(Forgiveness Day)
Observed by Jains
Observances Pratikramana (Introspection)
Begins Chaturthi, Shukla Paksha, Bhadrapad;
4th day of waxing moon in Bhadrapada month of Jain calendar
Date August–September
2015 date September 28

Kshamavani (Prakrit phrase meaning, May all the evil that has been done be fruitless.[2]


  • Observance 1
  • Michchhami Dukkadam Prayer 2
  • See also 3
  • References 4
  • External links 5


On this sacred day, every member of the Jain community approaches everyone, irrespective of religion, and begs for forgiveness for all their faults or mistakes, committed either knowingly or unknowingly. Thus relieved of the heavy burden hanging over their head of the sins of yesteryears, they start life afresh, living in peaceful co-existence with others. Indeed, this day is not merely a traditional ritual, but a first step on their path to liberation or salvation, the final goal of every man's life, according to the teachings of Jainism.[3]

Forgiveness is the other name of non-violence (Ahimsa) which shows the right path of 'Live and Let Live' to one and all. Forgiveness teaches us Ahimsa (non-violence) and through ahimsa we should learn to practice forbearance.

Michchhami Dukkadam Prayer

Khamemi Savve Jiva I forgive all living beings.
Savve Jiva Khamantu me May all souls forgive me,
Mitti me Savva Bhooesu I am friendly terms with all,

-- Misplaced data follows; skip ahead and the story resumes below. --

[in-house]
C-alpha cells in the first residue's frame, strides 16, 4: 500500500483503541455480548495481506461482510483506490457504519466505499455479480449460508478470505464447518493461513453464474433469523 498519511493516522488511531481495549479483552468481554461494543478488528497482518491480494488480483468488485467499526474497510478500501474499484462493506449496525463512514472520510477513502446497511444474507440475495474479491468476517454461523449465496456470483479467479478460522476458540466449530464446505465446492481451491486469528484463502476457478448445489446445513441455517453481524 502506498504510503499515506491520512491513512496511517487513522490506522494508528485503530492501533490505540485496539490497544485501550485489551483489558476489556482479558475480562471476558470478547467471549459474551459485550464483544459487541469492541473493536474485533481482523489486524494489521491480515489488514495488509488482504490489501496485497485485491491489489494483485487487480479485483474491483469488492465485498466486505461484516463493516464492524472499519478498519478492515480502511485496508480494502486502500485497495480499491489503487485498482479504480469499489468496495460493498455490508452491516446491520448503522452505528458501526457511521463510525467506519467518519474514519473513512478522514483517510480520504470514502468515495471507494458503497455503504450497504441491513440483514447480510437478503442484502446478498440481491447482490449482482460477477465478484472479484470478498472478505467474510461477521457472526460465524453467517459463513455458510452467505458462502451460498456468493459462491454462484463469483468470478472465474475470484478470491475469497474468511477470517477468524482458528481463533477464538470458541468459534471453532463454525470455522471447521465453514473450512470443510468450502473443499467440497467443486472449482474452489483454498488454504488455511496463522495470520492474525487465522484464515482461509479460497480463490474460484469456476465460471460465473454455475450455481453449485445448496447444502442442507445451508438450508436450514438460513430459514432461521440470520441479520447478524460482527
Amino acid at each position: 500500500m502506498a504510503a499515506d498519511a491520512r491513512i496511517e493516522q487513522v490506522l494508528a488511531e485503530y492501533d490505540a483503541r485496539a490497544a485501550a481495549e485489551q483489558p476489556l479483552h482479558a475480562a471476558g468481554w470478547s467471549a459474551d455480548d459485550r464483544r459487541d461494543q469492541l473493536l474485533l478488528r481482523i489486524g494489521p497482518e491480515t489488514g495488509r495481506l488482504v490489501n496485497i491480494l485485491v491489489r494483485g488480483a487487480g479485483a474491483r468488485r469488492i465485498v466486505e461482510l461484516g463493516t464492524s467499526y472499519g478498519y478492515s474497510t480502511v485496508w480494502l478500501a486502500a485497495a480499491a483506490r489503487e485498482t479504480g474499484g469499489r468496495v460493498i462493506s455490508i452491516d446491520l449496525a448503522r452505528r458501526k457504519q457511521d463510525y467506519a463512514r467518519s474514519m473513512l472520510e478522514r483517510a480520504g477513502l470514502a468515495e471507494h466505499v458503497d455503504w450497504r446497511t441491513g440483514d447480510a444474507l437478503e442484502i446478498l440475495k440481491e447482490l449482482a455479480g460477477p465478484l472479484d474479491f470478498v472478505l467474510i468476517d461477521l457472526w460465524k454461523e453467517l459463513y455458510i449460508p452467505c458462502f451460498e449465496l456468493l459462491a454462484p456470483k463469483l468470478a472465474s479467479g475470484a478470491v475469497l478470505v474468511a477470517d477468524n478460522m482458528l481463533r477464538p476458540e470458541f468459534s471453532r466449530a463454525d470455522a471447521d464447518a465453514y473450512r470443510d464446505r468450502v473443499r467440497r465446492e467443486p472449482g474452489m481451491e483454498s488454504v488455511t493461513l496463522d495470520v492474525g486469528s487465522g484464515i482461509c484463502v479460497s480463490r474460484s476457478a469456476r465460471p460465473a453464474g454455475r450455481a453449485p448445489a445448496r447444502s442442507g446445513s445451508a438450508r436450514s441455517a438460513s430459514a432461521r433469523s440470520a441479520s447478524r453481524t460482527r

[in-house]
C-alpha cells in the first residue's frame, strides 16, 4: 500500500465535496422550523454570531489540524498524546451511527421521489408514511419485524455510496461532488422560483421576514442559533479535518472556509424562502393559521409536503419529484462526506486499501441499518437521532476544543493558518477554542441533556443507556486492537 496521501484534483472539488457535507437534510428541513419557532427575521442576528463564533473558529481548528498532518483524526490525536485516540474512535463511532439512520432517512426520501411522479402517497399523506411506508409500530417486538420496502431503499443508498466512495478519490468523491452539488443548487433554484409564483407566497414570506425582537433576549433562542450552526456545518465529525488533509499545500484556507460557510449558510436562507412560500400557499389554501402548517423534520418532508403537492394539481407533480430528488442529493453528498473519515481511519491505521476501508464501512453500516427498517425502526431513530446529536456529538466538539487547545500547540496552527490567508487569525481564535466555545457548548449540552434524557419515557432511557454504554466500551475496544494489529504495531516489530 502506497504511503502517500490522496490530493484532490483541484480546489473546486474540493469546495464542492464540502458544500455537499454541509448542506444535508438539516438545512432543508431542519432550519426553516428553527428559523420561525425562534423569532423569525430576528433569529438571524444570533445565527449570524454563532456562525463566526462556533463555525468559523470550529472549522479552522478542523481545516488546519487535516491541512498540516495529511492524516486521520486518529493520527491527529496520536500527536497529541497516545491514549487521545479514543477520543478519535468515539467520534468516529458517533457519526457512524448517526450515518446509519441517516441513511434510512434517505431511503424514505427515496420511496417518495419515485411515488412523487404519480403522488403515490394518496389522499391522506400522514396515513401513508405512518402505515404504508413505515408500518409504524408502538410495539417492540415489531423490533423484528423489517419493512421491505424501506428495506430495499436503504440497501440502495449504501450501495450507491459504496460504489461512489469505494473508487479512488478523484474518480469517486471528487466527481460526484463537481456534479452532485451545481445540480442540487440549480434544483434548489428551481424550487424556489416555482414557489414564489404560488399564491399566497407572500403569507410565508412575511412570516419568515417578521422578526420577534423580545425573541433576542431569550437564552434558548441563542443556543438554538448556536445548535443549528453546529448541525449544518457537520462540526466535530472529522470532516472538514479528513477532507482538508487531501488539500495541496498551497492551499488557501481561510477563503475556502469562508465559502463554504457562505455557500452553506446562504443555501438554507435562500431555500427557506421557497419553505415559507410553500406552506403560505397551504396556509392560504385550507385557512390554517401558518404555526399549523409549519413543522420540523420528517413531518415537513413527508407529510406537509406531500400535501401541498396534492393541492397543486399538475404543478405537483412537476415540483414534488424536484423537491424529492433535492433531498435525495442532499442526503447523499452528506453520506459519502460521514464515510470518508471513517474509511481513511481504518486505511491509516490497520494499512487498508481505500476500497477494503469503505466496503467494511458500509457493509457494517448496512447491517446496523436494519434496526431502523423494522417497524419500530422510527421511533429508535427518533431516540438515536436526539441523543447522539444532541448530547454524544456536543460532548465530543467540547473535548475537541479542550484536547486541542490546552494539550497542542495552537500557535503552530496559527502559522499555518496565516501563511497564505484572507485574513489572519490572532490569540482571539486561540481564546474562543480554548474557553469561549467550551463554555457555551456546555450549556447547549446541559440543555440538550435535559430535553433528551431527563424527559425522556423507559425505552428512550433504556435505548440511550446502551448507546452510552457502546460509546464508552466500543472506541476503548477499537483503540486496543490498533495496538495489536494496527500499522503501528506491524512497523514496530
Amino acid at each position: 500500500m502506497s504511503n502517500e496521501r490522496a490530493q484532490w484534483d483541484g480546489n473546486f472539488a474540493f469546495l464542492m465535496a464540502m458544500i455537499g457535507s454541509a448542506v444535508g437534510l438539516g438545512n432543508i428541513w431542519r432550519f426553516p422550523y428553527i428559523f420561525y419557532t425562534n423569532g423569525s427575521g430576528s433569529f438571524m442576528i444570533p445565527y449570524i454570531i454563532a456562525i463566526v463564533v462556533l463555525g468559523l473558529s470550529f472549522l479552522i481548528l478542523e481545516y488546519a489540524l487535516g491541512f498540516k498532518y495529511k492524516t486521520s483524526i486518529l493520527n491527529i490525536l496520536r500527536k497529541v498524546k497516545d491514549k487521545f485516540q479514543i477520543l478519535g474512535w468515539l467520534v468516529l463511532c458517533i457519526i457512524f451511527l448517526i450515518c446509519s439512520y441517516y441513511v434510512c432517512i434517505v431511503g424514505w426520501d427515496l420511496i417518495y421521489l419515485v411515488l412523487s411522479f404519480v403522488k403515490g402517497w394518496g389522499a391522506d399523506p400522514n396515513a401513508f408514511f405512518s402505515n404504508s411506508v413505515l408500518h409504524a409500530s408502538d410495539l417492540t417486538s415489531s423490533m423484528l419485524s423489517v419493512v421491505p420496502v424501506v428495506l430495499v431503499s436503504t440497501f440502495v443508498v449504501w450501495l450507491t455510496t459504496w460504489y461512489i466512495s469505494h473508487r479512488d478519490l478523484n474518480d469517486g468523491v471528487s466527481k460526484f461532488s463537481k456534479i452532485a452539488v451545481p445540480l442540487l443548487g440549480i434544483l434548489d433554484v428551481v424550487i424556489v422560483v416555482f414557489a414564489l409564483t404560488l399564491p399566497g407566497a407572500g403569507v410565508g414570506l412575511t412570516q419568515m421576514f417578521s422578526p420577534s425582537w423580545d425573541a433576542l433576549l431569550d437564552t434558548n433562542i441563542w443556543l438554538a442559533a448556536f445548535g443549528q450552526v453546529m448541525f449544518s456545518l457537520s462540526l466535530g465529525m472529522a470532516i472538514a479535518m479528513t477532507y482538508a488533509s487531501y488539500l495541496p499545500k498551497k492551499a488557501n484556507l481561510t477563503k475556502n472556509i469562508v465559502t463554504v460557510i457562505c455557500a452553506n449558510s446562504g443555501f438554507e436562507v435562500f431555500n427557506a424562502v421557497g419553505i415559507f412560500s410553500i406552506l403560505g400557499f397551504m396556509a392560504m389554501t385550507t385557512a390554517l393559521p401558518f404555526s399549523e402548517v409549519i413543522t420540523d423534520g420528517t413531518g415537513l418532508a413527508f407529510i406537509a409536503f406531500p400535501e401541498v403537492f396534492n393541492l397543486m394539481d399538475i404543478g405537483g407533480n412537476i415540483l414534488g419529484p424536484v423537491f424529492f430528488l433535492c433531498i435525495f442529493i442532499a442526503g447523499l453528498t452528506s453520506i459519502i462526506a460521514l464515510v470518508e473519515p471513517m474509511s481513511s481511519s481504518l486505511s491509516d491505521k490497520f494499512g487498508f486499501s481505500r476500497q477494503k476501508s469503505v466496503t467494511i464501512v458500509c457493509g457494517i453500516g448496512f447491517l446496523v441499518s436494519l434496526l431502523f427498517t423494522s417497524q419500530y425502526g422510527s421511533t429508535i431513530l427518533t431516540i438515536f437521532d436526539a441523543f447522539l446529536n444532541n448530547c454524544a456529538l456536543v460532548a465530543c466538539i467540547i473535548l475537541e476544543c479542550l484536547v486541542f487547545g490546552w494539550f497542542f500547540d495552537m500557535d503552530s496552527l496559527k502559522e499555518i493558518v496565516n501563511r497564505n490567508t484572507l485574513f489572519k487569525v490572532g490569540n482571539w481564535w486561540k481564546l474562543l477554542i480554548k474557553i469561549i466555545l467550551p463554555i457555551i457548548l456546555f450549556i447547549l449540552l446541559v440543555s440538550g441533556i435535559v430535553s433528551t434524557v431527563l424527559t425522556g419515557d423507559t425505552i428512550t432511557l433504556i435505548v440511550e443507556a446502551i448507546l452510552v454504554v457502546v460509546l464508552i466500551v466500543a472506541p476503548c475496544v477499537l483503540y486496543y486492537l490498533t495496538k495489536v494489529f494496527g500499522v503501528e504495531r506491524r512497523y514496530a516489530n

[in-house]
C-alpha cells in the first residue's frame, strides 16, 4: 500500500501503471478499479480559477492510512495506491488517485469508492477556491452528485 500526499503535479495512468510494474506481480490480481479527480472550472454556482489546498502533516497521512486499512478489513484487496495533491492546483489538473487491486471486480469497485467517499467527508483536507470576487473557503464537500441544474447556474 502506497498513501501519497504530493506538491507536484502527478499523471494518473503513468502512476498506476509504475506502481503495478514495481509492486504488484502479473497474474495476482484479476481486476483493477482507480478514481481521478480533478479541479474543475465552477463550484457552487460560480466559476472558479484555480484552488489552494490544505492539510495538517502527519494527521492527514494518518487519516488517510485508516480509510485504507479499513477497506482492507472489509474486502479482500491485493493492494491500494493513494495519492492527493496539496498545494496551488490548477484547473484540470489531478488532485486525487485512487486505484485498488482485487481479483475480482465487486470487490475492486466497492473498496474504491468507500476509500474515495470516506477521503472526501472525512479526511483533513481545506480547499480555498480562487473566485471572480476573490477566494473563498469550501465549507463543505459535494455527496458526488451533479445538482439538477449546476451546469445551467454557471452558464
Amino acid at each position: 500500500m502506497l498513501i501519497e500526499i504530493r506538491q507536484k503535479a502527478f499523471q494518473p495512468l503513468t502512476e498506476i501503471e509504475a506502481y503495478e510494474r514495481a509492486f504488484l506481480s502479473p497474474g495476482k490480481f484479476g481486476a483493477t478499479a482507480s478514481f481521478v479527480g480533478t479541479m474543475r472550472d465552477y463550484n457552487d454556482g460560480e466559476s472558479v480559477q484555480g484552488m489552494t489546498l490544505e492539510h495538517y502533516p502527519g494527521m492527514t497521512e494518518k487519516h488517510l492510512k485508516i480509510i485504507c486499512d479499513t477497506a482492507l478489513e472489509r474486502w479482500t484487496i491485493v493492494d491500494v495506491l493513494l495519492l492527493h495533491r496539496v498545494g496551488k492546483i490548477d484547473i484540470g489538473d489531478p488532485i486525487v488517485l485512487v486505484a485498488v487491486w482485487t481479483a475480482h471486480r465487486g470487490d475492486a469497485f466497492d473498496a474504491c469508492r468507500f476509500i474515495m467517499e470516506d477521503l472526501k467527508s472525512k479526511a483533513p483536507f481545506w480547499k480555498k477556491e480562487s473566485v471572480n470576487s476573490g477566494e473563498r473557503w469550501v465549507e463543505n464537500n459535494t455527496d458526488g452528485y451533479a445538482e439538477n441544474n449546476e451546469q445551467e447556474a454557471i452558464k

Veram Majjham Na Kenvi I have no animosity toward any soul.
Michchhami Dukkadam May all my faults be dissolved.
खम्मामि सव्व जीवेषु सव्वे जीवा खमन्तु में, मित्ति में सव्व भू ए सू वैरम् मज्झणम् केण वि
Khämemi Savve Jivä, Savve Jivä Khamantu Mi Mitti Me Savva bhuesu, Veram majjham na Kenai.
सब जीवों को मै क्षमा करता हूं, सब जीव मुझे क्षमा करे सब जीवो से मेरा मैत्री भाव रहे, किसी से वैर-भाव नही रहे

Kshamavani Parva celebrates forgiveness as a way to a life of love, friendship, peace and harmony. When you forgive, you stop feeling resentful; there is no more indignation or anger against another for a perceived offence, difference or mistake; there is no clamour for punishment. It means the end of violence (Himsa).[4]

See also


  1. ^ Same day as Ganesh Chaturthi.
  2. ^ Chapple. C.K. (2006) Jainism and Ecology: Nonviolence in the Web of Life Delhi:Motilal Banarasidas Publ. ISBN 978-81-208-2045-6 p.46
  3. ^ Kshamavaani Day or kshama Divas of Jain People
  4. ^ http://www.jaindharmonline.com/kshma.htm "Kshamavani Parv" . 

External links

  • Celebrate Forgiveness: Kshamavani Divas
  • Kshamavani Parva